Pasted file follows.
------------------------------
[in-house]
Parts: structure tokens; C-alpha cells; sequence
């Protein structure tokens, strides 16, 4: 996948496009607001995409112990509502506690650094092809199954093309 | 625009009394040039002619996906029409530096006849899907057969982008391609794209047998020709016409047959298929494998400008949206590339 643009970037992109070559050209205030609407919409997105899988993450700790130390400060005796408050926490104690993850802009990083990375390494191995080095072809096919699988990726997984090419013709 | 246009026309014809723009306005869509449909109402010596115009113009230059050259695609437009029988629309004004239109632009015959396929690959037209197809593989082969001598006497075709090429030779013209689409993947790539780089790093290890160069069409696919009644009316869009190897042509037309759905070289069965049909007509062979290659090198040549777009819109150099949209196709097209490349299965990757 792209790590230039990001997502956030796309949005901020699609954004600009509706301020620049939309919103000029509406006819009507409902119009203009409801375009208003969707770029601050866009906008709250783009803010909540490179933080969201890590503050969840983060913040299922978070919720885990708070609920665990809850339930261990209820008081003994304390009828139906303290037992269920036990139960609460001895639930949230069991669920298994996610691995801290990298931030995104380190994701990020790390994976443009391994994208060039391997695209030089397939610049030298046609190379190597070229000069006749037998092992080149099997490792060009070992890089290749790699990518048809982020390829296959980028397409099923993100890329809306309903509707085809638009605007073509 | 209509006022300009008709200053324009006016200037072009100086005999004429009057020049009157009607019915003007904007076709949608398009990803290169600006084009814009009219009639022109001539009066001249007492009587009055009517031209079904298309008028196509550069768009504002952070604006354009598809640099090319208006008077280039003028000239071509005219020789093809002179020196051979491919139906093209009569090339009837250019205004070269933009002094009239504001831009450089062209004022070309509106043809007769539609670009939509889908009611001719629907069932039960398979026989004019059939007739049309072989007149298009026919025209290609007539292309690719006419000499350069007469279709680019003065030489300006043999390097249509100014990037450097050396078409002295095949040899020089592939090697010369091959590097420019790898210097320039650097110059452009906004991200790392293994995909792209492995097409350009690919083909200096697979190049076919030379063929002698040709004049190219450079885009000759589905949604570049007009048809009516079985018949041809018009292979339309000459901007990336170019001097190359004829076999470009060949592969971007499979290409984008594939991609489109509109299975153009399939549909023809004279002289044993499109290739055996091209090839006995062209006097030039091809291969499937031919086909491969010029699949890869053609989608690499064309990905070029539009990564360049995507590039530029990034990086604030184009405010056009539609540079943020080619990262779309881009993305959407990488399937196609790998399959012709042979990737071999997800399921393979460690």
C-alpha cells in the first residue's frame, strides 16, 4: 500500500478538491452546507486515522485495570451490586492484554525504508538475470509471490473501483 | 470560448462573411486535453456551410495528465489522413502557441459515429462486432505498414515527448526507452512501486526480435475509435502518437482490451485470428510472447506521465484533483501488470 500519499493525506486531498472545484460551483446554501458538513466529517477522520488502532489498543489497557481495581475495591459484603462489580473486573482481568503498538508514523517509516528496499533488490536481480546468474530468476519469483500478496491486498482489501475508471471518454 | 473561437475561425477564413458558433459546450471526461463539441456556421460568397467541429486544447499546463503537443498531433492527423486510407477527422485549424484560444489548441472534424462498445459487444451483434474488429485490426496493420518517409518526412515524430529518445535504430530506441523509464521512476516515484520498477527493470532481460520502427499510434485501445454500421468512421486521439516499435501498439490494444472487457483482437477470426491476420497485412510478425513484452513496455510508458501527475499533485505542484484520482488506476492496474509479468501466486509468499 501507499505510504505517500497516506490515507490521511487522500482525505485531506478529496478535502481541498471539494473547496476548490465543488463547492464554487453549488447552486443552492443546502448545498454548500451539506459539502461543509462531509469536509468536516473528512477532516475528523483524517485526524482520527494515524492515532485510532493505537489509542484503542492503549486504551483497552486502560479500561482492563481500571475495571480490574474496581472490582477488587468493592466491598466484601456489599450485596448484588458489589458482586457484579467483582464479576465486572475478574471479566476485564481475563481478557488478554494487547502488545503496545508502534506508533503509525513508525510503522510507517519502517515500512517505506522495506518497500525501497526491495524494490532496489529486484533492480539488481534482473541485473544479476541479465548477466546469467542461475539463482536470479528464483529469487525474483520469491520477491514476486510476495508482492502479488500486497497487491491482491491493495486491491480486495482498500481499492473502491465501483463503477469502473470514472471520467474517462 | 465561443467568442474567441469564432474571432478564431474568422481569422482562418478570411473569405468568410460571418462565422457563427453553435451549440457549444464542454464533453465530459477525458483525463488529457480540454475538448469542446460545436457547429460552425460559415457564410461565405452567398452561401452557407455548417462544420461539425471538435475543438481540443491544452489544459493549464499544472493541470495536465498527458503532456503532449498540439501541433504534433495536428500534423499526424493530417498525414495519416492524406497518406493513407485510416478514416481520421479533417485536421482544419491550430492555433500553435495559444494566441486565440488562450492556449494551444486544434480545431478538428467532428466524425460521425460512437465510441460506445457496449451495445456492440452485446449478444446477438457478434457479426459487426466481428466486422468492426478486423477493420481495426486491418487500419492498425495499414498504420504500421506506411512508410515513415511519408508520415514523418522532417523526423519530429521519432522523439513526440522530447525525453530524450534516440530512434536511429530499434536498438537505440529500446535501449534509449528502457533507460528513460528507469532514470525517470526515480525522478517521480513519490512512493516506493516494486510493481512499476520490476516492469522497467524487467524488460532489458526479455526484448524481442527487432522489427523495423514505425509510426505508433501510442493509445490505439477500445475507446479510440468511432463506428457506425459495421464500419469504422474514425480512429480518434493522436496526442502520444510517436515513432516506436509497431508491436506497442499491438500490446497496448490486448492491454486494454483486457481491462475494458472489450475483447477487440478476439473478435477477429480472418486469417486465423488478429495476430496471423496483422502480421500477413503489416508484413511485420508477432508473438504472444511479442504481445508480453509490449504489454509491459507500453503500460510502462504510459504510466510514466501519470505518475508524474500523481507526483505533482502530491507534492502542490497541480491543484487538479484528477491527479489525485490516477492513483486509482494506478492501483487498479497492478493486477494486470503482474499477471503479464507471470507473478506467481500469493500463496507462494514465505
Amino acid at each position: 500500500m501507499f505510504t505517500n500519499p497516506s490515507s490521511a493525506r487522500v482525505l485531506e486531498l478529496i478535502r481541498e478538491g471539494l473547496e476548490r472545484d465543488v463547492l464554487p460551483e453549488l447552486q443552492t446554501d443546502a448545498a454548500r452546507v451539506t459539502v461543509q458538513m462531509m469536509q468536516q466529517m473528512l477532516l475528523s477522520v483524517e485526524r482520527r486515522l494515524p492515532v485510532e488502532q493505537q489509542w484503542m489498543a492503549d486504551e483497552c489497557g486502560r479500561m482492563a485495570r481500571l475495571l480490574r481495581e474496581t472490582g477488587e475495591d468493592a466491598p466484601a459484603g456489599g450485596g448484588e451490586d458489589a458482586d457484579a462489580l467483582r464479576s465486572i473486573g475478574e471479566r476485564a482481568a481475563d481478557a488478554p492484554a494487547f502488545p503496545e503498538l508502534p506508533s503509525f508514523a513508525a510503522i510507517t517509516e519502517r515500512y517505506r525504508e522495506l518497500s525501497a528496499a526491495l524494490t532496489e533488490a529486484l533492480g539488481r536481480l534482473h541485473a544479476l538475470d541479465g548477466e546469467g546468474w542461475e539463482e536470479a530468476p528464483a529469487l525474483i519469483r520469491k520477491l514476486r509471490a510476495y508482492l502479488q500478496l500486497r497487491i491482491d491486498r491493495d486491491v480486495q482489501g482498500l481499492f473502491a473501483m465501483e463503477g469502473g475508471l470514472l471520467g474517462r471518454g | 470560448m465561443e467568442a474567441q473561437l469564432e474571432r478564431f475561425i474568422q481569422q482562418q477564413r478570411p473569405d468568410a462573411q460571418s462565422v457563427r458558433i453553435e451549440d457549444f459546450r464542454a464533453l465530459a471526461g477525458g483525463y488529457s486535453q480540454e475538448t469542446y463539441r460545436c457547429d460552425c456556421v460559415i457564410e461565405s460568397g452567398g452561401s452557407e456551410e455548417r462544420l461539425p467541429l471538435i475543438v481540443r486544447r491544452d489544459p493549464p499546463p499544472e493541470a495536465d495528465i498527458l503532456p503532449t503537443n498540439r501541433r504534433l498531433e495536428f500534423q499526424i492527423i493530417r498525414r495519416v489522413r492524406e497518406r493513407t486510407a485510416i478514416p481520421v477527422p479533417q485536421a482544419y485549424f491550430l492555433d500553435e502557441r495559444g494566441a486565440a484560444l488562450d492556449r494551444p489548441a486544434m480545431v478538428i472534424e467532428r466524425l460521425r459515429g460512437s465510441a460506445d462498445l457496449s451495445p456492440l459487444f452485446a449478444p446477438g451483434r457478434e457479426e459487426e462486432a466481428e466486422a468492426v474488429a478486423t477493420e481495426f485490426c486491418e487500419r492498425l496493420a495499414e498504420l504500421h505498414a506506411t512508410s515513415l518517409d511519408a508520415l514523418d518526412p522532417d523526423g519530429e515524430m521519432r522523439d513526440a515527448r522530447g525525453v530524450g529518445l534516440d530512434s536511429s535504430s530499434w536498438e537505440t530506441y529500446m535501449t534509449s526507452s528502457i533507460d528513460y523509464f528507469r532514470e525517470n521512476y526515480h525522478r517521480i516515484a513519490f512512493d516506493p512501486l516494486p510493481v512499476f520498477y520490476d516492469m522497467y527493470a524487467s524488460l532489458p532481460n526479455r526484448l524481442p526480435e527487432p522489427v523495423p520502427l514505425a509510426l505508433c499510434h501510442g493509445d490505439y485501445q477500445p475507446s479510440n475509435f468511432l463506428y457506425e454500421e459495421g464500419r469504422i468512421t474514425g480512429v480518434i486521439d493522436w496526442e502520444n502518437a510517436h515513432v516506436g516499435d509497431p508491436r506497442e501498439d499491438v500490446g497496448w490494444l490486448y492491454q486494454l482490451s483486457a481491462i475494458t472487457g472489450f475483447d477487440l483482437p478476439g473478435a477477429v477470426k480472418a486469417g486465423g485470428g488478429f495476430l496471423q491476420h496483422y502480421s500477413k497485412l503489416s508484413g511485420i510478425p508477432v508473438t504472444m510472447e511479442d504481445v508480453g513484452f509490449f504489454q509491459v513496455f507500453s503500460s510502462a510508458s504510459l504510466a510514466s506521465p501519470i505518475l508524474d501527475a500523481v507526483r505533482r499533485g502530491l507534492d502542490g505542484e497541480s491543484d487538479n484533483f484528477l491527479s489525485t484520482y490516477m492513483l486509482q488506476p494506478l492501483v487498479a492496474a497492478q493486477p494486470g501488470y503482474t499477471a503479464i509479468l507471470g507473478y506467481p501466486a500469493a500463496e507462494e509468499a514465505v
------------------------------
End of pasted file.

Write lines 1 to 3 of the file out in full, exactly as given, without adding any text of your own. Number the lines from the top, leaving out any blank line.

[in-house]
Parts: structure tokens; C-alpha cells; sequence
């Protein structure tokens, strides 16, 4: 996948496009607001995409112990509502506690650094092809199954093309 | 625009009394040039002619996906029409530096006849899907057969982008391609794209047998020709016409047959298929494998400008949206590339 643009970037992109070559050209205030609407919409997105899988993450700790130390400060005796408050926490104690993850802009990083990375390494191995080095072809096919699988990726997984090419013709 | 246009026309014809723009306005869509449909109402010596115009113009230059050259695609437009029988629309004004239109632009015959396929690959037209197809593989082969001598006497075709090429030779013209689409993947790539780089790093290890160069069409696919009644009316869009190897042509037309759905070289069965049909007509062979290659090198040549777009819109150099949209196709097209490349299965990757 792209790590230039990001997502956030796309949005901020699609954004600009509706301020620049939309919103000029509406006819009507409902119009203009409801375009208003969707770029601050866009906008709250783009803010909540490179933080969201890590503050969840983060913040299922978070919720885990708070609920665990809850339930261990209820008081003994304390009828139906303290037992269920036990139960609460001895639930949230069991669920298994996610691995801290990298931030995104380190994701990020790390994976443009391994994208060039391997695209030089397939610049030298046609190379190597070229000069006749037998092992080149099997490792060009070992890089290749790699990518048809982020390829296959980028397409099923993100890329809306309903509707085809638009605007073509 | 209509006022300009008709200053324009006016200037072009100086005999004429009057020049009157009607019915003007904007076709949608398009990803290169600006084009814009009219009639022109001539009066001249007492009587009055009517031209079904298309008028196509550069768009504002952070604006354009598809640099090319208006008077280039003028000239071509005219020789093809002179020196051979491919139906093209009569090339009837250019205004070269933009002094009239504001831009450089062209004022070309509106043809007769539609670009939509889908009611001719629907069932039960398979026989004019059939007739049309072989007149298009026919025209290609007539292309690719006419000499350069007469279709680019003065030489300006043999390097249509100014990037450097050396078409002295095949040899020089592939090697010369091959590097420019790898210097320039650097110059452009906004991200790392293994995909792209492995097409350009690919083909200096697979190049076919030379063929002698040709004049190219450079885009000759589905949604570049007009048809009516079985018949041809018009292979339309000459901007990336170019001097190359004829076999470009060949592969971007499979290409984008594939991609489109509109299975153009399939549909023809004279002289044993499109290739055996091209090839006995062209006097030039091809291969499937031919086909491969010029699949890869053609989608690499064309990905070029539009990564360049995507590039530029990034990086604030184009405010056009539609540079943020080619990262779309881009993305959407990488399937196609790998399959012709042979990737071999997800399921393979460690």